Respondus asks students to reveal all of their surroundings to assure professors that they do not have any device or person hiding in the room to help them during their exams. This is a blatant violation of privacy. 

Respondus records students for the duration of the exam; students can be flagged for cheating by the software if they look around their room or if loud sounds are caught by the student’s computer microphone. Not only is this another major breach of students’ privacy, but it actively discriminates against students with ADHD who cannot be asked to stare at a screen for the full duration of a three-hour exam. This can also be challenging for students who need to attend to the needs of a pet, or who live in a small apartment with roommates or family who may be speaking to them during the exam. This is without even speaking of possible screen-fatigue, a point the 18 student governments astutely brought up in their letter.   

Some faculties are discouraging and banning the use of Respondus 

Some of the university faculties will not be encouraging or outright banned the use of Respondus for exams; those faculties are the faculties of engineering and both civil and common law. These faculties are showing leadership by giving their students the best chances to succeed, their decisions should be emulated by the U of O’s other faculties. 

Sadly, other faculties are in favour of Respondus despite its many flaws. The faculty of science is one such faculty; they have attracted the ire of students, and rightfully so. 

Opposition to the use of Respondus by faculties sends a clear message to students that their faculty wants to innovate and find new better ways to conduct evaluations without using regressive proctoring software.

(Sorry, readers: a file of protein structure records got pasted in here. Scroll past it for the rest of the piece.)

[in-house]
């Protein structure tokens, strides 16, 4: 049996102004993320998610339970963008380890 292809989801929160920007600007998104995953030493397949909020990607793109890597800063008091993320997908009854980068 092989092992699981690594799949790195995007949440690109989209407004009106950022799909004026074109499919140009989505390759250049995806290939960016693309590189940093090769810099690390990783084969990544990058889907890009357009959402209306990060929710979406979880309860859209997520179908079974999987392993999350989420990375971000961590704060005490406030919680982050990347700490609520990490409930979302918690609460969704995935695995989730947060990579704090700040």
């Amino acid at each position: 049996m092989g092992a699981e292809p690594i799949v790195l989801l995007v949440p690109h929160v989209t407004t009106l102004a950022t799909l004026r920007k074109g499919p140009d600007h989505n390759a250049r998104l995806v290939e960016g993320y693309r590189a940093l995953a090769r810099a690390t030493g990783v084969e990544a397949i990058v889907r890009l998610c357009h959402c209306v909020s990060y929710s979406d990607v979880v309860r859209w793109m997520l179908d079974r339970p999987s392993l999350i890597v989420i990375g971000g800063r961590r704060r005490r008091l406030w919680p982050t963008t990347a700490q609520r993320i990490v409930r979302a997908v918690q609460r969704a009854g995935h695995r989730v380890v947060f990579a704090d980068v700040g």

Alternative evaluating methods the way to go

Many professors have begun innovating already, finding new ways to evaluate students’ performances in their courses. Dr. Lethbridge has decided in his course, Introduction to Software Engineering (SEG 2105), to focus the course on individual assignments that better test the students’ skills. 

Depending on the faculty, those can be done by way of take-home exams, online labs, short quizzes, extensive research reports, and projects that give students the opportunity to use relevant course knowledge to develop a product; the possibilities are endless, and up to the imagination of professors. 

“By shifting away from the classical evaluative model, such as standardized tests and evaluations, the University has an opportunity to re-think post-secondary education as a whole,” wrote the 18 recognized student governments in their letter to Frémont. “Such a shift will automatically discourage academic fraud, and reduce the necessity for a proctoring software such as Respondus.” 

We encourage professors to defy the conventional and come up with new and innovative methods of evaluating students — methods that won’t force students to download a proctoring system that is flagged as malware by certain operating systems and can be defeated by a simple pair of tinted sunglasses.

Editorials are written by the Fulcrum’s fourteen-person editorial board and express the opinion of the board. To share your own views, email editor@thefulcrum.ca